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Brodie coming off impressive performance against the Sharks

by RYAN DITTRICK @ryandittrick /

The stat sheet tells only one side of the story. 

Credible yes, but lacking in context.

It's also unbiased. Unfiltered. 


So, when the numbers leap off the page and so fully mimic the eye test, you can't help but stop, stare, and marvel at what was accomplished. 

Yes, TJ Brodie was THAT good. 

"He really was," coach Ryan Huska said of the D man's impeccable showing Sunday in San Jose. "Noticeably different. Really, really strong."

Let's break it down:

Brodie sat at the top of the table with a staggering 19-3 (86%) shot-attempt differential. 

You read that right - a paltry three ATTEMPTS were all the Sharks were able to muster when Brodie was on the ice, 5-on-5. 

Remarkably, he did so with the second-lowest offensive zone-start percentage (30%) on the team, with seven of his 12 even-strength shifts beginning in his own end of the rink. 

For a top-pairing blueliner facing a steady diet of the other guy's best, those numbers are, quite simply, mind-boggling. 

"I sort of got away from what made me, me," Brodie said of the games prior to the back-to-back set over the weekend. "I knew I had to get involved offensively, start moving my feet and start skating like I used to."

He did. 

In a big way. 

In addition to being the team's lead driver when it comes to possession and controlled breakouts, he also contributed to the Flames' lone tally of the night, an assist on Elias Lindholm's third of the year, by bringing the puck into the middle and hitting his target at the top of the circles. 

"It's like anything in life, when you feel good about yourself, your game's going to flourish because you have more confidence," Huska said. 

"I think the opportunity that he's been given on the powerplay, he's taken advantage of it because of the way he's moved the puck around and really quarterbacked that unit from the backend.

"Sometimes, that translates to the rest of your game, too, and I think we're seeing the product of that right now.

"The real challenge for him moving forward is to bring that consistently, because when he brings that style of game and when he's engaged like he has been the last couple of games, he's a real dynamic defenceman and does a lot for our group."



Brodie has given the Flames a new look on their second powerplay unit, and while the troupe was unable to score over the past two games, they did everything but.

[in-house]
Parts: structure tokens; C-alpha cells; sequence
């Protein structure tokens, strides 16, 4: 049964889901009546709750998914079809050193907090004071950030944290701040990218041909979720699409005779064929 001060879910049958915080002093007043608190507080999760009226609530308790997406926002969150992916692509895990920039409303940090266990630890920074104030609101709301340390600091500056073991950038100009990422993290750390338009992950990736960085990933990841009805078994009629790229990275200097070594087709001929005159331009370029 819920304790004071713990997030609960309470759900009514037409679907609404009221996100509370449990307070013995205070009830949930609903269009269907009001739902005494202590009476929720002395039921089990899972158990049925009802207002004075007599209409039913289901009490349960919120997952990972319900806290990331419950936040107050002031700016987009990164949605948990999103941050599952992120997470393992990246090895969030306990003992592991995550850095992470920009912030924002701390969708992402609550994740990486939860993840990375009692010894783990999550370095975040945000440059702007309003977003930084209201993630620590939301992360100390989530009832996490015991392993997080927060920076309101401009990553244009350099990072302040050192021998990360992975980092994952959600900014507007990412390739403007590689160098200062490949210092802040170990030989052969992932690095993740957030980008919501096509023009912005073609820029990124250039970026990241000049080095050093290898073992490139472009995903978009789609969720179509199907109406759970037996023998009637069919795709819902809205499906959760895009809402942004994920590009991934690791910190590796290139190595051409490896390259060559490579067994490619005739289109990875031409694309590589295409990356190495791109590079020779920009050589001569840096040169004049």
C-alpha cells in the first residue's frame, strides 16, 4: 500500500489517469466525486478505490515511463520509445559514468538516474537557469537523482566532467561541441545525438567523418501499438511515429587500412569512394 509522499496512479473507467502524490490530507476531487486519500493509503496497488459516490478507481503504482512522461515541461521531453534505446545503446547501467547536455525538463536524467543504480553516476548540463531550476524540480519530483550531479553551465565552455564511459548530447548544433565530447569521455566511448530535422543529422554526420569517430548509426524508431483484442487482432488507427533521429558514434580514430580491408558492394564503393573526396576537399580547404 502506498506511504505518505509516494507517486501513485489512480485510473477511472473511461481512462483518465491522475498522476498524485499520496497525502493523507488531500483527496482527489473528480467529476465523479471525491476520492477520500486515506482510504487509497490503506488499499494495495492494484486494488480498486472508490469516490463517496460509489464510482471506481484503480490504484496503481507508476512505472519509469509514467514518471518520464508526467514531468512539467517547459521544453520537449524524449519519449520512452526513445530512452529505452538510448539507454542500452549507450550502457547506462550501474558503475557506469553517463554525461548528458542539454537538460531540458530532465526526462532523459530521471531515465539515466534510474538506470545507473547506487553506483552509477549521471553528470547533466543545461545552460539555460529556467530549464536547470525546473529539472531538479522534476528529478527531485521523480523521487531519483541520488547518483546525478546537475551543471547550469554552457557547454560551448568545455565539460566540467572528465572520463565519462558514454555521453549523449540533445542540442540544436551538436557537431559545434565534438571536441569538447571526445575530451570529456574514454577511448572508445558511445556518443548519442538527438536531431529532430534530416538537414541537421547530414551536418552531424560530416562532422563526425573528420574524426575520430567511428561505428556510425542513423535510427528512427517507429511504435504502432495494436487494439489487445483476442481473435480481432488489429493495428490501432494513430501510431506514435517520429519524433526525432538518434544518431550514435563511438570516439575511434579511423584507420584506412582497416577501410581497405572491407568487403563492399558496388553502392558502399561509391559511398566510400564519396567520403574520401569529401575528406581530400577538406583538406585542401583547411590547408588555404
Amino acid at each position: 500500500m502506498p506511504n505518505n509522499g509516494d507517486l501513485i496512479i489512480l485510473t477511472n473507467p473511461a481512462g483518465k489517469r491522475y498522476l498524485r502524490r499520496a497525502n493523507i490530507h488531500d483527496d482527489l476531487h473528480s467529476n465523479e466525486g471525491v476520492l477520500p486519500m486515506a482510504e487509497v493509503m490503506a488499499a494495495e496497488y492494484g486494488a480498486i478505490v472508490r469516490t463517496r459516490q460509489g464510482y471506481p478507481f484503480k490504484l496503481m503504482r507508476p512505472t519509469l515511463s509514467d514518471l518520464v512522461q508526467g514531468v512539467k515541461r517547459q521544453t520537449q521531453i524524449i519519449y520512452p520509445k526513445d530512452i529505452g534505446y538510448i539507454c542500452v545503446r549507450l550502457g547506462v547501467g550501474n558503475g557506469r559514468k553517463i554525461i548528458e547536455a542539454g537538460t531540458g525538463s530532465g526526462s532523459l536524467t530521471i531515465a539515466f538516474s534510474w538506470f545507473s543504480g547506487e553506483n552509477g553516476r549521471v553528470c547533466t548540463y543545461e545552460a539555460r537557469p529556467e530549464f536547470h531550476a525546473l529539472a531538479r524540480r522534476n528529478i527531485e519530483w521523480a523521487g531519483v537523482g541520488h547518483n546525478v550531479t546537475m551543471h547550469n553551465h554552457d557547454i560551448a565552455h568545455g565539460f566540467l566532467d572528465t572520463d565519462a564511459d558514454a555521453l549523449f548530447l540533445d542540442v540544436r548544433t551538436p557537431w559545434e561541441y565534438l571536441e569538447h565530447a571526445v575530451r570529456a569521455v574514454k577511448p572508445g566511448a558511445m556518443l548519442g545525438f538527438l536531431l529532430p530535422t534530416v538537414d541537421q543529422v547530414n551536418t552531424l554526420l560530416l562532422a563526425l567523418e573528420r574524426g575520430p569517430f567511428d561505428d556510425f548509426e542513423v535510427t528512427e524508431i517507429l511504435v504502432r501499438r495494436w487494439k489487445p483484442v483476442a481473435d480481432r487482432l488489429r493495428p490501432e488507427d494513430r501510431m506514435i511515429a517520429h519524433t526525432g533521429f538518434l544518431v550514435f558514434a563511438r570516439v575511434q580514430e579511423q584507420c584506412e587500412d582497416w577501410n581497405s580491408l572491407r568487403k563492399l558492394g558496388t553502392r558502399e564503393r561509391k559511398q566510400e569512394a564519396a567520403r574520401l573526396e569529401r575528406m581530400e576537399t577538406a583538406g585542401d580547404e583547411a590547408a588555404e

You may recall the frantic finish to the middle period in Vegas when the Flames generated five shots, three misses, and had another two blocked in a wild, 90-second sequence that left the crowd stunned.

Brodie had a big part in that. 

He also the team's top possession player, 5-on-5, with another 60-plus per cent outing in a game that was otherwise forgettable, for most. 

"He was really moving his feet," said longtime partner, Mark Giordano. "A lot of the time, he can break the puck out on his own with the speed he has. When he's moving his feet and making plays, that's when he's at his best.

"He's doing both for us right now, and that makes him super easy to play with."

That, coming from a Norris Trophy-winning defenceman, is the ultimate compliment. 

It's also a testament to how well Brodie has played individually, and as a match on the top pair. 

It isn't easy, a left-shooting rearguard, playing on his off-hand most nights with the team's heart-and-soul captain. But it's a skill he's developed over time, and can rotate easily on that role to the one he played during the first two games of the trip, on his natural side with Rasmus Andersson riding shotgun. 

Doing both on a regular basis - at an elite level, no less - is almost unheard of. 

But Brodie thrives on it. 

Tonight, as he ties Joe Nieuwendyk for the 12th-most games played (577) as a Flame in franchise history, he'll look to continue what has been one of the hottest starts of his career.

"Honestly, a lot of people think it's the in-zone play at either end of the ice that poses the biggest challenge (of playing on your off-hand)," he said. "It's actually the neutral zone. 

"It's a little harder to hit that wide-side pass, and then you're not really a one-time option up top in the offensive zone. Other than that, a lot of positives to playing on that side, too. Going back for pucks in your own end and wheeling around the net, you're on your forehand.

"I like it. Gives our team a bit of a different look and I think I handle it well."

No argument from Huska.

As one of the most versatile players on the backend, Brodie's game has given the Flames a much-needed a boost.

All over the ice.

"He's been excellent," Huska said. "A lot of defencemen can't do what he does with that level of proficiency. 

"When pucks come around the wall in the offensive zone, it's harder for him because he's got to grab them on his backhand instead of making a play on his forehand like most can right away. But he has the ability to spin in those situations, get pucks to the middle of the ice and be confident in doing that. 

"That kind of sums up his game in general: Confident. 

"It's great to see and we want to keep him going down that path." 

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